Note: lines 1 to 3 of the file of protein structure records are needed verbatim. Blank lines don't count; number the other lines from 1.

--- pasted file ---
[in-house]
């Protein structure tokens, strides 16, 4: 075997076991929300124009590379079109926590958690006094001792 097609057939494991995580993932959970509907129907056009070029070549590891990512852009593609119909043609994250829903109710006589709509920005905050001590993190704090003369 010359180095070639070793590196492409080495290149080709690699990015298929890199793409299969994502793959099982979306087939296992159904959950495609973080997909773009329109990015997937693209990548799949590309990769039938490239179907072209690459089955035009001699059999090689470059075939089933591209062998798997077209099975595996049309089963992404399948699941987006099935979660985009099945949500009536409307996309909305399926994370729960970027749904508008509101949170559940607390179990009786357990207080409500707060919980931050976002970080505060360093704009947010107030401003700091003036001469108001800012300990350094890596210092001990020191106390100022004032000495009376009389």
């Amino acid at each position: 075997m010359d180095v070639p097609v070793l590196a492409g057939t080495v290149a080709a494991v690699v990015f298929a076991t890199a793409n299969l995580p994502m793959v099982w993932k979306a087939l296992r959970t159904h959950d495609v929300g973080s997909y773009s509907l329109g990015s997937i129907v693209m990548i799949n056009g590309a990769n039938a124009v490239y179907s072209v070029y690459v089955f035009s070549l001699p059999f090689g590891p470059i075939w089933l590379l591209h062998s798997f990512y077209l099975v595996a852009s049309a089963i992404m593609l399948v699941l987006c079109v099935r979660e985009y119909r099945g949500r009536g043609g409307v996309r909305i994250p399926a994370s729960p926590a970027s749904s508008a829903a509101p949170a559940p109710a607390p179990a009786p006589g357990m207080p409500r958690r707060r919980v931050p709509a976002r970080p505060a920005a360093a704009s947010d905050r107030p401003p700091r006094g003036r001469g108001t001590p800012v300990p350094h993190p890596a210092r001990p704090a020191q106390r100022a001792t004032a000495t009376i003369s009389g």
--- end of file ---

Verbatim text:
[in-house]
């Protein structure tokens, strides 16, 4: 075997076991929300124009590379079109926590958690006094001792 097609057939494991995580993932959970509907129907056009070029070549590891990512852009593609119909043609994250829903109710006589709509920005905050001590993190704090003369 010359180095070639070793590196492409080495290149080709690699990015298929890199793409299969994502793959099982979306087939296992159904959950495609973080997909773009329109990015997937693209990548799949590309990769039938490239179907072209690459089955035009001699059999090689470059075939089933591209062998798997077209099975595996049309089963992404399948699941987006099935979660985009099945949500009536409307996309909305399926994370729960970027749904508008509101949170559940607390179990009786357990207080409500707060919980931050976002970080505060360093704009947010107030401003700091003036001469108001800012300990350094890596210092001990020191106390100022004032000495009376009389």
């Amino acid at each position: 075997m010359d180095v070639p097609v070793l590196a492409g057939t080495v290149a080709a494991v690699v990015f298929a076991t890199a793409n299969l995580p994502m793959v099982w993932k979306a087939l296992r959970t159904h959950d495609v929300g973080s997909y773009s509907l329109g990015s997937i129907v693209m990548i799949n056009g590309a990769n039938a124009v490239y179907s072209v070029y690459v089955f035009s070549l001699p059999f090689g590891p470059i075939w089933l590379l591209h062998s798997f990512y077209l099975v595996a852009s049309a089963i992404m593609l399948v699941l987006c079109v099935r979660e985009y119909r099945g949500r009536g043609g409307v996309r909305i994250p399926a994370s729960p926590a970027s749904s508008a829903a509101p949170a559940p109710a607390p179990a009786p006589g357990m207080p409500r958690r707060r919980v931050p709509a976002r970080p505060a920005a360093a704009s947010d905050r107030p401003p700091r006094g003036r001469g108001t001590p800012v300990p350094h993190p890596a210092r001990p704090a020191q106390r100022a001792t004032a000495t009376i003369s009389g």